The locker assembly goes back together into the housing, sandwiched with a spring on either side. The locker springs are quite strong, and it can be a frustrating task if you don't have a locker spring compressor, which is the proper tool for the job. Most gear specialists use a piece of threaded rod with flanges welded to nuts so that the rod can be inserted through the locker and the nuts can be threaded down to compress the locker enough for it to be bolted together. You can fabricate your own, but Tiger sells a locker spring compressor in its toolkit that works quite well.
When reassembling the rear end-even before test-fitting for crush and lash-the first step
Before final assembly of the ring gear to the locker (or spool, if that is what you are using), you should make sure there are no burrs or dings in the material of either the ring gear or the locker that can affect the alignment. Sometimes the smallest grit caught between the back of the ring gear and the locker can throw off the ring-gear alignment enough to cause lash problems. Clean both surfaces with Emery cloth or a flat honing stone. Finally, don't forget to use red Loctite on all the ring-gear bolts, torque to spec, and safety-wire each of the bolts.
On a rebuild, you can usually use the same shims that came out of the assembly and get the correct amount of lash, but it is still a good idea to recheck everything just in case. Ingram says the correct amount of gear lash is between 0.008 and 0.013 inch, but he aims for the tight side because lash will always open up after the gears have been run in. On a rebuild, normal use will open up the lash to around 0.020, which isn't a concern.
Ingram always sets lash with the left side of the bell and axle tube attached to the centersection and pointed down. This means he builds from the right side of the housing. The ring gear and locker are set into place, and the centersection is dropped into place on top of that. Be sure to install the wear pad now so you won't forget and have to tear the rearend down again later.
When the bearing crush is properly set, you should be able to insert three 0.010-inch shim
Both lash and crush are adjusted by inserting and removing shims behind the carrier bearings. Lash is the amount of play between the ring-and-pinion gear teeth. It can be adjusted by changing the amount of shimmed distance between the left- and right-side carrier bearings. The total amount of shimmed distance sets the crush, while the manner in which the total amount is split between the two bearings sets the lash. The process of getting both of these amounts correct is quite labor intensive and usually requires installing and removing the bearings and shims several times. Because of this, Ingram uses a set of setup bearings that have been ground on the inside diameter to allow them to slide onto the locker easily without having to be pressed on. You can do the same with a set of old bearings and a hand grinder.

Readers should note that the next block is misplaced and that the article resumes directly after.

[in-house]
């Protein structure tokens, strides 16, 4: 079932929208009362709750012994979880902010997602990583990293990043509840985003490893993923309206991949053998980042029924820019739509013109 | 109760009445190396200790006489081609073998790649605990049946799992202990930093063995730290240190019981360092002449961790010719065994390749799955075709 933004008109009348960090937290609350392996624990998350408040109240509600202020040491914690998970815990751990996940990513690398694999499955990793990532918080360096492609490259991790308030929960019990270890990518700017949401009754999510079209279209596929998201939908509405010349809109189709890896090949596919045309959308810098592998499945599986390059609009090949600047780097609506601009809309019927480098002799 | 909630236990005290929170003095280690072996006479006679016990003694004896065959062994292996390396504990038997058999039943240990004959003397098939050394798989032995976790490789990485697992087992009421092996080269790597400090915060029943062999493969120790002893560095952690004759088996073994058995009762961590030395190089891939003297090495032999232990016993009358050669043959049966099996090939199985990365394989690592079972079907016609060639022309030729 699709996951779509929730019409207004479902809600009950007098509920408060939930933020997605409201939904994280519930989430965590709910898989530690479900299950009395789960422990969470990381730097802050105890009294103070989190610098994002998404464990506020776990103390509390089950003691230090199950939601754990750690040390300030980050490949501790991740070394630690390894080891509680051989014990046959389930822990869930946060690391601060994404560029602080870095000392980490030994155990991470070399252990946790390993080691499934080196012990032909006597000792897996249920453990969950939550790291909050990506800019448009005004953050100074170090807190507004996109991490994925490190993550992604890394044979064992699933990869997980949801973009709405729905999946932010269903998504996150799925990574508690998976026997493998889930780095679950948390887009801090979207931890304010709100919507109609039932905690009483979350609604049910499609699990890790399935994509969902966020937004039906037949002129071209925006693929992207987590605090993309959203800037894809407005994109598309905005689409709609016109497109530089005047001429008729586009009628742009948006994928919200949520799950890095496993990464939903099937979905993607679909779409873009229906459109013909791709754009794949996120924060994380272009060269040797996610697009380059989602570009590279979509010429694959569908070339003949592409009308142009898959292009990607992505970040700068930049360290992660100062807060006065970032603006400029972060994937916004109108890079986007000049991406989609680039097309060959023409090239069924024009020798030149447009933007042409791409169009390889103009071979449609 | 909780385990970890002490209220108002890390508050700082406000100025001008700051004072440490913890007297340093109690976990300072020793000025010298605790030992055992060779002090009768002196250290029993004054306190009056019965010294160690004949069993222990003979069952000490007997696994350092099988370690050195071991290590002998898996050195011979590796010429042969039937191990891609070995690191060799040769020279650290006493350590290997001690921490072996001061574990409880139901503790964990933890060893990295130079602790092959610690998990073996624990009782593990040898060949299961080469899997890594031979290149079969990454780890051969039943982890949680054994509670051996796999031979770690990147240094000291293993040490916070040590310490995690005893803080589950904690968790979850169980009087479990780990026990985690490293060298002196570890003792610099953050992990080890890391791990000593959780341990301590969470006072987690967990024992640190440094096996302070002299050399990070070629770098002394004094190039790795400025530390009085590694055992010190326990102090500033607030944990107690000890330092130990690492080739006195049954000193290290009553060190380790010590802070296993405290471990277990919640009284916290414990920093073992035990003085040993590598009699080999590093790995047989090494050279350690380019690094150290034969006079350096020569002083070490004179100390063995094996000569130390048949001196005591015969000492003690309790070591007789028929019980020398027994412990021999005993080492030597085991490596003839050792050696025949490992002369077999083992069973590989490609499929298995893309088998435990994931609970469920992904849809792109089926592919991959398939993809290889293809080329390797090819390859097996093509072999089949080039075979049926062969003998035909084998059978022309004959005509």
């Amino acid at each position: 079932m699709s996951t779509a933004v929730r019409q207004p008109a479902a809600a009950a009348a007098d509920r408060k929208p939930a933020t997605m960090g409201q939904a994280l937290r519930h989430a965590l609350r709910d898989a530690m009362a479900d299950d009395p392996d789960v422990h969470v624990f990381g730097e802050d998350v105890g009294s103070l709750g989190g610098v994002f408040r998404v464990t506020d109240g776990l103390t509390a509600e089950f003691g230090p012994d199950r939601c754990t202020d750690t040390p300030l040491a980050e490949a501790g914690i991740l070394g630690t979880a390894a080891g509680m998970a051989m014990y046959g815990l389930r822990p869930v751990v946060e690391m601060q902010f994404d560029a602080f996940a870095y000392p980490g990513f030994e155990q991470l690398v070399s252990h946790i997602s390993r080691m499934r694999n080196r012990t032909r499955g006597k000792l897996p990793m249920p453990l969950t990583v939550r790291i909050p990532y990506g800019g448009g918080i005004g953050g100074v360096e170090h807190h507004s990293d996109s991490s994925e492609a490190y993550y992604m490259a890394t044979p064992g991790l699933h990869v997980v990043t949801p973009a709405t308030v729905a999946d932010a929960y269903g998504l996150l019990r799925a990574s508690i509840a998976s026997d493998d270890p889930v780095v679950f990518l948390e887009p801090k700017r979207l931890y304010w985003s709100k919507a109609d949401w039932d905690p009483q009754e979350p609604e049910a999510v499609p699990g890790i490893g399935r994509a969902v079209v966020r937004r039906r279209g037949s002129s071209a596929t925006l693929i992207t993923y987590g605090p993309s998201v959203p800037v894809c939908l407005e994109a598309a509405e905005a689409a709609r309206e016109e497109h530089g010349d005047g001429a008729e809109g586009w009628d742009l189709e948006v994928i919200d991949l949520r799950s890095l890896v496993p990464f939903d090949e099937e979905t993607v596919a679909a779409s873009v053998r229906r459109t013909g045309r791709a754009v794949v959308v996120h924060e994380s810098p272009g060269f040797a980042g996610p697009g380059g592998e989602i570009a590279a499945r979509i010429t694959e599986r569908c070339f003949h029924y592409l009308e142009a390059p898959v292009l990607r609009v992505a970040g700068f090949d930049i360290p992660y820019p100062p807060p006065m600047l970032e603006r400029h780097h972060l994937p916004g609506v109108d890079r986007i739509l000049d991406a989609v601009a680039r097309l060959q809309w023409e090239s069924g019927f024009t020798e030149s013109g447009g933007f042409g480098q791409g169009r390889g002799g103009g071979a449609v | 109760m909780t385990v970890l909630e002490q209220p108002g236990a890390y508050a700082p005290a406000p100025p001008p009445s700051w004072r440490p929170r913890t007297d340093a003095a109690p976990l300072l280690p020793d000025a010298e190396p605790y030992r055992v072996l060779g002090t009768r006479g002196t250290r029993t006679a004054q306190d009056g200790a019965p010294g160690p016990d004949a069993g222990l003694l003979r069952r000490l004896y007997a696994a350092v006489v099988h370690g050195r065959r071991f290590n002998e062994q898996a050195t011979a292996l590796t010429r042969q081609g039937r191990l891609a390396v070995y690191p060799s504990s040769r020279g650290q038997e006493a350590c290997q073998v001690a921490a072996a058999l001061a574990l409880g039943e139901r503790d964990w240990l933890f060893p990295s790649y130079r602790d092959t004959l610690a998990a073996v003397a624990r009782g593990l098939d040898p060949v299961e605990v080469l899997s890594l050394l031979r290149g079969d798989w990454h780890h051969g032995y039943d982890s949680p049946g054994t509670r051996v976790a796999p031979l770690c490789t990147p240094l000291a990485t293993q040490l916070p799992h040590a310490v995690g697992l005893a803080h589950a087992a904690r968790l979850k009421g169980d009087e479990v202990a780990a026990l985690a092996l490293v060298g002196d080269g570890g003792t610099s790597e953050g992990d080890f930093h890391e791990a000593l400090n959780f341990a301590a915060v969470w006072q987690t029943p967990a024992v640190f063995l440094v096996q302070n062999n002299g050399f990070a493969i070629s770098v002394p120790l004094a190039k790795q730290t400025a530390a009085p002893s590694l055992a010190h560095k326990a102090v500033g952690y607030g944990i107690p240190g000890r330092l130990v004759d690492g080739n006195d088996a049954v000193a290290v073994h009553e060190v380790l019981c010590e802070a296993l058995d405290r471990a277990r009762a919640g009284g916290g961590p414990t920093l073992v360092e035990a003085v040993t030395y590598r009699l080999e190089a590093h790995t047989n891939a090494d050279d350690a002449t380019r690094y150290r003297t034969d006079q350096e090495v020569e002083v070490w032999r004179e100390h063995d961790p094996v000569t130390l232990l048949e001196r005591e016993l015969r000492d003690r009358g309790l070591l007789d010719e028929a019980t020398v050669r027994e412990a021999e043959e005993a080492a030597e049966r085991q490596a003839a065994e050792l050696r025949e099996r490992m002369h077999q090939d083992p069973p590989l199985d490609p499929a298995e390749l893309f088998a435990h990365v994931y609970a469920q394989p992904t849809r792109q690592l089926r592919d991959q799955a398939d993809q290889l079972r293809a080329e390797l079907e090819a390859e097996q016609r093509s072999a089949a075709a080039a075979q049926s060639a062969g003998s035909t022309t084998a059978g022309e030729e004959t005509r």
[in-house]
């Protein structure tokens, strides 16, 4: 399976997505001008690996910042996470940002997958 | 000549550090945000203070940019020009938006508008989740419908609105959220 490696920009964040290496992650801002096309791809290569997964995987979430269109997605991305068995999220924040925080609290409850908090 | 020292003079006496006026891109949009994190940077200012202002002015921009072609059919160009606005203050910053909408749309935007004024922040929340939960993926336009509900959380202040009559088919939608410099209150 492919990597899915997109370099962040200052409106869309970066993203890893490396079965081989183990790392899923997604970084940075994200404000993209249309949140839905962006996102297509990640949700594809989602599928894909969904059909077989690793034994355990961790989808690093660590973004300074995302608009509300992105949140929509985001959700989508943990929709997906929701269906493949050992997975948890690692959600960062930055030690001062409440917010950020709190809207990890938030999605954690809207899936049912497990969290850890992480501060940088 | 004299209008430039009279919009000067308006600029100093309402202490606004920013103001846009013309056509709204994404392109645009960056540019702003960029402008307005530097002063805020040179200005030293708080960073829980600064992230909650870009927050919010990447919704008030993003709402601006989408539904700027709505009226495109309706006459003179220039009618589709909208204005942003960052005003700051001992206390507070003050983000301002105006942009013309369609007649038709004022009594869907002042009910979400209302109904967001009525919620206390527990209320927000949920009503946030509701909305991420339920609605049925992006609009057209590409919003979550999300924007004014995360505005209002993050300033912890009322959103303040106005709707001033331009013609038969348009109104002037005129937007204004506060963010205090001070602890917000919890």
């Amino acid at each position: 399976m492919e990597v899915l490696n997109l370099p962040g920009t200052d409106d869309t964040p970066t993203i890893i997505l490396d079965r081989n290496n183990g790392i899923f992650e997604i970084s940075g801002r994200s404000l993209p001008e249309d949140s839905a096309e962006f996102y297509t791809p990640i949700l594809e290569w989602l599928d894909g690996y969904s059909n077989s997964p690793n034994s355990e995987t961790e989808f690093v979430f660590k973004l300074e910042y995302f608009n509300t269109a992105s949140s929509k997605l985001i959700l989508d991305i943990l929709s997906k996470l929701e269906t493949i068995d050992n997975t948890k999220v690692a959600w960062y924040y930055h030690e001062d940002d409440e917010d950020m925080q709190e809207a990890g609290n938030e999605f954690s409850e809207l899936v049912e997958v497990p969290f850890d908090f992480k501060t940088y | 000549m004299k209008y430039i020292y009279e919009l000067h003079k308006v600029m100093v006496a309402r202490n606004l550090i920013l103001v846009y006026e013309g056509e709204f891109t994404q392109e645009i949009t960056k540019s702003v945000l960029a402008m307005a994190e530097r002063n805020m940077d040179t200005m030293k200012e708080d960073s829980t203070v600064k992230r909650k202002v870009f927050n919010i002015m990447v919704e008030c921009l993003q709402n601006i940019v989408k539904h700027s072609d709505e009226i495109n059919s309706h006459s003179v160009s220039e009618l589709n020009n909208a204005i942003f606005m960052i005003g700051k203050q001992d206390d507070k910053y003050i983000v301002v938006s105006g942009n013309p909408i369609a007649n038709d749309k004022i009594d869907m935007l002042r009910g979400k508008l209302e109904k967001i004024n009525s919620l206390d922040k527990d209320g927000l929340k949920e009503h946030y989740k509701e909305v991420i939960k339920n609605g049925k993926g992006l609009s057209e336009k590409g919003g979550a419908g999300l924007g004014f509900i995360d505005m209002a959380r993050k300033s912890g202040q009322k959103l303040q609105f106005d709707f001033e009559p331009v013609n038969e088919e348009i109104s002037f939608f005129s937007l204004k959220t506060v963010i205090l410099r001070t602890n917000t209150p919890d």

On a new rearend, Ingram normally begins by inserting 0.034 inch worth of shims on the left side of the locker and 0.056 on the right side and adjusts from there. With the setup bearings in place, install the assembly into the left-side bell and install the centersection on top of that with no gasket or O-ring.
Ingram checks crush by placing the right-side bell and tube in place with three 0.010-inch shims between the centersection and the right-side bell. These shims should be spaced equally around the centersection. Press down on the bell using only mild force. If there is still space even with the spacers, some spacers will need to be removed from behind the bearings. You can tell when you don't have enough spacers behind the bearings if the right-side bell rocks after removing one of the 0.010 spacers. When everything is perfect, the 0.010 shims should fit the gap between the centersection and the bell perfectly. Also remember that you will lose crush on final assembly if you are using a set of setup bearings, so try to err on the tight side.
Once crush is properly set, check the lash at the pinion gear. You should have between 0.0
Once the housing is back together, set the wear adjuster pad by running the adjuster all t
All the quick-change gear covers in Tiger rearends are machined to be perpendicular with t
Once the crush is correctly set, reassemble everything (with four bolts holding both bells to the centersection) and check the lash at the pinion gear. Before setting up your lash gauges, spin the gear several times to make sure there are no rough spots from a bearing hanging up. Check the lash at four places in 90-degree increments on the pinion gear.
Ingram says that coated centersections and bells are becoming more popular. The coating go
Ideally, you want between 0.008 and 0.010 lash at the pinion gear. If the lash is too tight, remove some shims from the ride side of the locker or spool and add the same amount to the left side. This will move the ring gear away from the pinion. If the lash is too loose, you can move the ring gear closer to the pinion by removing some shims from the left side of the locker or spool and adding the same amount to the left side. Remember, you should never change the total amount of shim distance because this will change the crush. You only want to move shims from one side of the locker or spool to the other.
Once you have the correct amount of spacing for both crush and lash, remove your setup bearings and press on the bearings you actually plan to use. For peace of mind, check both your crush and lash again to make sure nothing changed when you added your race bearings. If everything is correct, you can begin final assembly. If not, start over, but use the race bearings. Install your tube seals if necessary. Insert O-rings between the bells and centersection, along with a thin film of silicone, and torque the bolts into place. Finally, set your wear pad adjuster. You can do this by threading the adjuster all the way in until it makes contact between the wear pad and the back of the ring gear. Then back off on the adjuster a quarter of a turn.
The last step is to reinstall your rearend cooler, if you run one. Then get everything back underneath your race car and add your gear lube. In all, a complete rebuild should only require a couple of hours and can save you from a lot of heartburn at the racetrack.